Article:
Is fatigue more likely with certain types of cancer or treatments?

      Aggressive cancers are more likely to result in fatigue because their treatments are harder on your body. Cancers in the brain are also more likely to cause fatigue than cancers elsewhere in the body. Radiation therapy often causes fatigue. Higher total doses of radiation and more radiation therapy sessions increase the risk of fatigue. Fatigue typically peaks 2 to 3 weeks after the beginning of radiation treatment. Radiation to the brain can cause chronic fatigue.
      Most chemotherapies have been known to cause fatigue as well. Receiving both chemotherapy and radiation may worsen your fatigue.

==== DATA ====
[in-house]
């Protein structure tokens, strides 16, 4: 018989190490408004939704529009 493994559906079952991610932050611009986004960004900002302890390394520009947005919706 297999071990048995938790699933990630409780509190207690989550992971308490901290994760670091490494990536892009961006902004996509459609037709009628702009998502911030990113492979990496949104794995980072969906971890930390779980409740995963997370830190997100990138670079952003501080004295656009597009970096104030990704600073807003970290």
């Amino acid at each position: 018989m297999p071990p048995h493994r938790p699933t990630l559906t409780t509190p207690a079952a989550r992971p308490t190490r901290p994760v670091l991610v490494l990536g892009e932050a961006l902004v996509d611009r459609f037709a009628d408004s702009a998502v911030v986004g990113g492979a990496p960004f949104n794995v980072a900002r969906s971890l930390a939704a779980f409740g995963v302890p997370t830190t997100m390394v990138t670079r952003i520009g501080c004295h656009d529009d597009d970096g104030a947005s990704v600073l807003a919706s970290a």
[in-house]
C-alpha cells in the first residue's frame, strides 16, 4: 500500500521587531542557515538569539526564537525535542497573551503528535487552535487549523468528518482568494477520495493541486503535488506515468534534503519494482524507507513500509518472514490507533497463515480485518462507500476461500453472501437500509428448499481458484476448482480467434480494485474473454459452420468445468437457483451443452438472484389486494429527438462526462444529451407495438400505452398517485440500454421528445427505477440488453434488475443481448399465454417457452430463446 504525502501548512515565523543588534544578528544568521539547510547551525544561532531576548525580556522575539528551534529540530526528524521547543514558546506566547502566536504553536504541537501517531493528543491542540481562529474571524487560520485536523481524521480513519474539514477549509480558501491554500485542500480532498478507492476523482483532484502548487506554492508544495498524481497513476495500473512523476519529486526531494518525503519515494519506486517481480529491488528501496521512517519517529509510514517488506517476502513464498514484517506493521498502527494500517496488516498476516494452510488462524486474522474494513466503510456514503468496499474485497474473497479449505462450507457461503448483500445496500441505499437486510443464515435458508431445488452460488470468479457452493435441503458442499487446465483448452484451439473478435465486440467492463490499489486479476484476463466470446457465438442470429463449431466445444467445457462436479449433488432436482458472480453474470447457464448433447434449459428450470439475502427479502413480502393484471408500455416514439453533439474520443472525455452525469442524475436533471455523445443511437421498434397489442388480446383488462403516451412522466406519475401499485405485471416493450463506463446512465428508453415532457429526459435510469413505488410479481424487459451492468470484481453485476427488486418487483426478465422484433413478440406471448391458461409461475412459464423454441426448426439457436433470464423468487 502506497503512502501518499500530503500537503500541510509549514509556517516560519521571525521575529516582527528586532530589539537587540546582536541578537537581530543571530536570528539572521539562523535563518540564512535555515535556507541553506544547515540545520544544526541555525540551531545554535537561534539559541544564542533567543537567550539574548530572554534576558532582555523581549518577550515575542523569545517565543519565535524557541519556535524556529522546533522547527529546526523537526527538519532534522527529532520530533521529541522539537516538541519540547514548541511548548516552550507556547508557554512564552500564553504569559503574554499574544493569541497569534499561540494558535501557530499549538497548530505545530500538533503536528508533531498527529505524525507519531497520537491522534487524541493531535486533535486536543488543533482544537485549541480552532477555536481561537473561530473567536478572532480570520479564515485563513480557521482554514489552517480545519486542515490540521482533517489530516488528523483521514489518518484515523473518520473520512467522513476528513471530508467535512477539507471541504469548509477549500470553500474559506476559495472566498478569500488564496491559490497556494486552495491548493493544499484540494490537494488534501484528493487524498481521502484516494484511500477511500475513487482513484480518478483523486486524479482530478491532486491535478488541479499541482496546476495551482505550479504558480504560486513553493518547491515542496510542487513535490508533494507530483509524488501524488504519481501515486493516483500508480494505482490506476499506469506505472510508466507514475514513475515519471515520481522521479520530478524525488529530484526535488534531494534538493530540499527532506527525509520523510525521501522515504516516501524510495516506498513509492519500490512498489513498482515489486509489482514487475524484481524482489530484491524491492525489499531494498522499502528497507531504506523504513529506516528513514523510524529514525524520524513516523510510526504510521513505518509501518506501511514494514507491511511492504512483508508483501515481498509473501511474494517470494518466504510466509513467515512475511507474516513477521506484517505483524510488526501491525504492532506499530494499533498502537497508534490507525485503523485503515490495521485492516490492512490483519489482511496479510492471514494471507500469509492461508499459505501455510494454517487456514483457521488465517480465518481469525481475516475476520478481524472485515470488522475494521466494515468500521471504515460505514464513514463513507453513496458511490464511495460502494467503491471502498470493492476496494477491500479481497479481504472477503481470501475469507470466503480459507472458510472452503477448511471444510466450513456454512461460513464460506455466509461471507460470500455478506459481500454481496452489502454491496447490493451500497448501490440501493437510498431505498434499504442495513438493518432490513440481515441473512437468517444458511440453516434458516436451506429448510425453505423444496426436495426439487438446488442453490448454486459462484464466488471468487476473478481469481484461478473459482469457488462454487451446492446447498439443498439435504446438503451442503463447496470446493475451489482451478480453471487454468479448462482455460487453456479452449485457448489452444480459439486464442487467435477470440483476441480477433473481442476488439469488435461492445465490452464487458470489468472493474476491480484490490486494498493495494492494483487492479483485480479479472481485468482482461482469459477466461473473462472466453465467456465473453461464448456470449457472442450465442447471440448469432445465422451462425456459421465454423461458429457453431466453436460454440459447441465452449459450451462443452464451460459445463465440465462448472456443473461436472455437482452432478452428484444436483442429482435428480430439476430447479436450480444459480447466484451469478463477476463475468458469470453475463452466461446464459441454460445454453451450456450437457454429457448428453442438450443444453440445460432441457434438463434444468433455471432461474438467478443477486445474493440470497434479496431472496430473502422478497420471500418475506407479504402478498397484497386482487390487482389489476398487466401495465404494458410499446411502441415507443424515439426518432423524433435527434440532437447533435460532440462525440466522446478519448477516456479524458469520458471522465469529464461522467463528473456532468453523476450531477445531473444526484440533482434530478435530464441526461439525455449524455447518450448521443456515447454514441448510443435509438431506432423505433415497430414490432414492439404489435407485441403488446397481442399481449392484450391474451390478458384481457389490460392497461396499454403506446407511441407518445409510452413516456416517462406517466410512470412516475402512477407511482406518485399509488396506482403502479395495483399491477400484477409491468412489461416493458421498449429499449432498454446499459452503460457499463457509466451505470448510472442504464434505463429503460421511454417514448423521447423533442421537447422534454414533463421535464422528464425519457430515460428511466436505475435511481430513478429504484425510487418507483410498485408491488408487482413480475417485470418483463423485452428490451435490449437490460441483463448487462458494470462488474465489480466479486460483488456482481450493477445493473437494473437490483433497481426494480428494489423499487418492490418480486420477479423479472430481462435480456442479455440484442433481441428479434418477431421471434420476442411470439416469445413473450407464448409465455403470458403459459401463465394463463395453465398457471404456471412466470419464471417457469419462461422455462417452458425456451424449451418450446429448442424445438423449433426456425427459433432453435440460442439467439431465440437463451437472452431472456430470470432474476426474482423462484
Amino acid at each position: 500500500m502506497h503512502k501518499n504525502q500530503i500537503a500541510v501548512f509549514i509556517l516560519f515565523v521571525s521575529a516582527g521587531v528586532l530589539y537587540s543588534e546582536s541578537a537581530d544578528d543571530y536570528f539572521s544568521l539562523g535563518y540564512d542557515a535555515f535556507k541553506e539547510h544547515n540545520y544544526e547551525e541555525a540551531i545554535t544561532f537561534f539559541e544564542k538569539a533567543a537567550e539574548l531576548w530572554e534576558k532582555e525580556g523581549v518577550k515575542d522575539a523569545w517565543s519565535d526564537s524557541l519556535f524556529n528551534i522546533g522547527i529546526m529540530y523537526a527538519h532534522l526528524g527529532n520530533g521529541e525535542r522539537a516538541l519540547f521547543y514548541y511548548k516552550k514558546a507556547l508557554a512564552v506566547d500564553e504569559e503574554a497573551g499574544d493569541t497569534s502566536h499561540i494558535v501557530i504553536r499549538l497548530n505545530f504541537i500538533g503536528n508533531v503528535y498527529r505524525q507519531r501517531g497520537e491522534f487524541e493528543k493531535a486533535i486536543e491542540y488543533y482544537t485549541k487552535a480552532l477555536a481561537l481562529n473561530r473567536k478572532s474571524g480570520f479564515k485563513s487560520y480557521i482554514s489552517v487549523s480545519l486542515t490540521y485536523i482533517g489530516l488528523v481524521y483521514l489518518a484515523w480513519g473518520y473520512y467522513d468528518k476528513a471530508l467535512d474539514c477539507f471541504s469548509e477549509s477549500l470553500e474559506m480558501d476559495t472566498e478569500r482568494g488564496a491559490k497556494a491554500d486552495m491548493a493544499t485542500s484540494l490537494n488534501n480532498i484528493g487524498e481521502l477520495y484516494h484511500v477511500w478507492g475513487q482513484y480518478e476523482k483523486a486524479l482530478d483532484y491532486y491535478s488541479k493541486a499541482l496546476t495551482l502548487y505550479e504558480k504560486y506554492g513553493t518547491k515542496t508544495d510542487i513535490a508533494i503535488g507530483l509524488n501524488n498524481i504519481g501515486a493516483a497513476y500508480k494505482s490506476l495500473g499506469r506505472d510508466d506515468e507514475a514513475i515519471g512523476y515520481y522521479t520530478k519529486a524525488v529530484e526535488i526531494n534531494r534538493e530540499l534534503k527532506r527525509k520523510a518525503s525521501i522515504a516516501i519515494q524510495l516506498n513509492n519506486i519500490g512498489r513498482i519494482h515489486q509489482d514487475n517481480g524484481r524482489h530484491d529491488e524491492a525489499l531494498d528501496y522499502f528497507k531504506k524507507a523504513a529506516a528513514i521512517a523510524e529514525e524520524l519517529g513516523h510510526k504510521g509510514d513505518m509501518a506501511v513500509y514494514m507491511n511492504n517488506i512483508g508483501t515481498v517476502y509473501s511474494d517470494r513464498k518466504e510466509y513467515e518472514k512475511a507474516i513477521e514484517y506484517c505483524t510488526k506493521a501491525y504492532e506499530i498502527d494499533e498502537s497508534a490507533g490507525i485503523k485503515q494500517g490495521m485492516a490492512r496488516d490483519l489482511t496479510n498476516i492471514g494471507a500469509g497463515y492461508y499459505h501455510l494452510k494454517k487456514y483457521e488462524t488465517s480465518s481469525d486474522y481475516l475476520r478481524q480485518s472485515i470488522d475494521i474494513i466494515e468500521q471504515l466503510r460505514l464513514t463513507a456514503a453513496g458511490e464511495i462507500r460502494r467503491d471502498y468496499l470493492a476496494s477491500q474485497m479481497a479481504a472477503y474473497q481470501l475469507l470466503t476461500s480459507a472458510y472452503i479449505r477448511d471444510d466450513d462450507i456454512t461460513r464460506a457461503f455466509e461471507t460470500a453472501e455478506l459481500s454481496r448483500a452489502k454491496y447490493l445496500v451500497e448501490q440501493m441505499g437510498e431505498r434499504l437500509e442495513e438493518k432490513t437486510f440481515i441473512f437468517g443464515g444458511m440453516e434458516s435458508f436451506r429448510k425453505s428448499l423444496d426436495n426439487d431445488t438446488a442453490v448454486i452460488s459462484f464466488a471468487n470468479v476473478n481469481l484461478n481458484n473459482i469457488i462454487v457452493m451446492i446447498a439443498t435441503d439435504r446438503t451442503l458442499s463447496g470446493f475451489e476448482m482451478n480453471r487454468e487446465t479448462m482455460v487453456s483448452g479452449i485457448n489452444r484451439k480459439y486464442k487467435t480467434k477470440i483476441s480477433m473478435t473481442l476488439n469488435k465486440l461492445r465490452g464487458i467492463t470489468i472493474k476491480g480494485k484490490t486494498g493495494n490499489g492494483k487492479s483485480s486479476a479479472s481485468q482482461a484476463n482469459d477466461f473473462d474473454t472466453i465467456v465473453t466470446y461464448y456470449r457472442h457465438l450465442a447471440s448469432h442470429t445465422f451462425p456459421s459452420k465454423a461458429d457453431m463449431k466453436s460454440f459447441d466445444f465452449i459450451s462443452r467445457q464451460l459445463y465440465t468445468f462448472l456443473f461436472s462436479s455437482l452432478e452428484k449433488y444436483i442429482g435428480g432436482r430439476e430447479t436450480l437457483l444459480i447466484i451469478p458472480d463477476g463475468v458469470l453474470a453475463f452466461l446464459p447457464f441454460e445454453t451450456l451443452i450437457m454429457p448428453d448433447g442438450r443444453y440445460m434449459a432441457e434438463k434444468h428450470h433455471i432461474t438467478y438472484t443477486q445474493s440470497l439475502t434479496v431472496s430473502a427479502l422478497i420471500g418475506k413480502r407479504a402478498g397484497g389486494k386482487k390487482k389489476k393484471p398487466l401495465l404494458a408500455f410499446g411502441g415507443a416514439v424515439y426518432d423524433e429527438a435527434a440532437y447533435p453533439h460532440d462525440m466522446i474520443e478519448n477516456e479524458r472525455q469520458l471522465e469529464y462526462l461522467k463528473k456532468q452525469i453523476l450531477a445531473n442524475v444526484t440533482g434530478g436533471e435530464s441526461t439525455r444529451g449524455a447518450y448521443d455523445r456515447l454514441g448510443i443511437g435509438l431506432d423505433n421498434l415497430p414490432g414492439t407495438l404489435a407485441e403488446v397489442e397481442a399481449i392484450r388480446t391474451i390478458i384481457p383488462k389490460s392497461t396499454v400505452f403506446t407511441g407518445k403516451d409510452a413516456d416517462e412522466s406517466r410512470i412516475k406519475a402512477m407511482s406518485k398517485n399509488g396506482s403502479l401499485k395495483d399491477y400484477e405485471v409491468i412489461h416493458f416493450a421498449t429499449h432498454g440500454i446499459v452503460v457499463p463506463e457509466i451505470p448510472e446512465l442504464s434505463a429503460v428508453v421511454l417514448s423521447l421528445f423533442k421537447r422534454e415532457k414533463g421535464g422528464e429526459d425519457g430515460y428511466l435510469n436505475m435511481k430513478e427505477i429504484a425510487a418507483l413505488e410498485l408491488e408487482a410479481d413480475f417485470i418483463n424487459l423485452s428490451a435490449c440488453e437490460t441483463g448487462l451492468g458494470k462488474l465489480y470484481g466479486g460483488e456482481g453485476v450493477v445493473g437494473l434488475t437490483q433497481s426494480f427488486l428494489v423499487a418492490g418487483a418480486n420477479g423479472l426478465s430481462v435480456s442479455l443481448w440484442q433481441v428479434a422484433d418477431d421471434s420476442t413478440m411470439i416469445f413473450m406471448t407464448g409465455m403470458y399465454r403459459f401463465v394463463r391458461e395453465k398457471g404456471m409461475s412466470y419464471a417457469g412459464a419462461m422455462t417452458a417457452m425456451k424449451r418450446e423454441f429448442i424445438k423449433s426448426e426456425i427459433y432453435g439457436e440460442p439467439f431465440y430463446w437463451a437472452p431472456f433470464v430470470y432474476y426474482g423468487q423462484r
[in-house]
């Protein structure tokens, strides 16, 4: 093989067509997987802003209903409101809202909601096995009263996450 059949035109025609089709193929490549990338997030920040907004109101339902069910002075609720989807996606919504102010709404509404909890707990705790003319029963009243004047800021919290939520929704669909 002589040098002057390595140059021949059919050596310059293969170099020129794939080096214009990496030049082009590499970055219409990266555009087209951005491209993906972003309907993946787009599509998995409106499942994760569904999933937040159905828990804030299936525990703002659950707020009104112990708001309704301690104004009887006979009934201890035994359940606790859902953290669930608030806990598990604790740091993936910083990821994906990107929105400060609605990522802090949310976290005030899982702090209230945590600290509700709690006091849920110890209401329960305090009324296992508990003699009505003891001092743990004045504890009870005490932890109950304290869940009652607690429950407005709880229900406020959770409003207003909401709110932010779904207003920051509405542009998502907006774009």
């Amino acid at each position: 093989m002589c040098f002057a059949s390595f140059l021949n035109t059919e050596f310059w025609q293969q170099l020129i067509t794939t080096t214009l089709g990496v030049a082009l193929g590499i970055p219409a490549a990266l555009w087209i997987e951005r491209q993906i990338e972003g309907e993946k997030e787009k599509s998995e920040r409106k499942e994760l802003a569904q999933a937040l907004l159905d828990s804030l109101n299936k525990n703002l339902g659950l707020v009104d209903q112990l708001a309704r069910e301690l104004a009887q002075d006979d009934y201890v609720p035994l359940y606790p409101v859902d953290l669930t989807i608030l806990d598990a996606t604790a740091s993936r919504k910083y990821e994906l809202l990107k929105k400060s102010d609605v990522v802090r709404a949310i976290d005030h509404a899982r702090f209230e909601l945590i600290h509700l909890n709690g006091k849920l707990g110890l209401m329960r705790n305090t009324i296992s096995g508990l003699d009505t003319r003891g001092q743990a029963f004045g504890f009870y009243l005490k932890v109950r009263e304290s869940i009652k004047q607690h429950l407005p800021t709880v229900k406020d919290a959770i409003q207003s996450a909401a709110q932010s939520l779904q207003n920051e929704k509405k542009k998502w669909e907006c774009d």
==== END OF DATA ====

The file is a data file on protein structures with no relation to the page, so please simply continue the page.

What are other risk factors for and causes of fatigue?

      • Older age
      • Having fatigue before being diagnosed with cancer
      • Depression
      • Poor sleep habits or obstructive sleep apnea
      • Thyroid problems
      • Anemia
      • Poor nutrition

      How does a doctor diagnose cancer-related fatigue?

      A doctor can diagnose cancer-related fatigue by examining you and taking a detailed history of the type of cancer you have, the treatment you receive, and other health problems you may have. Your doctor may ask you to complete a questionnaire in order to assess your fatigue. Your doctor will also need to look for other causes of fatigue such as vitamin deficiencies, anemia, or hormone abnormalities. Blood tests or other lab tests may be ordered when you visit with your doctor.

      What kind of treatment is available for cancer-related fatigue?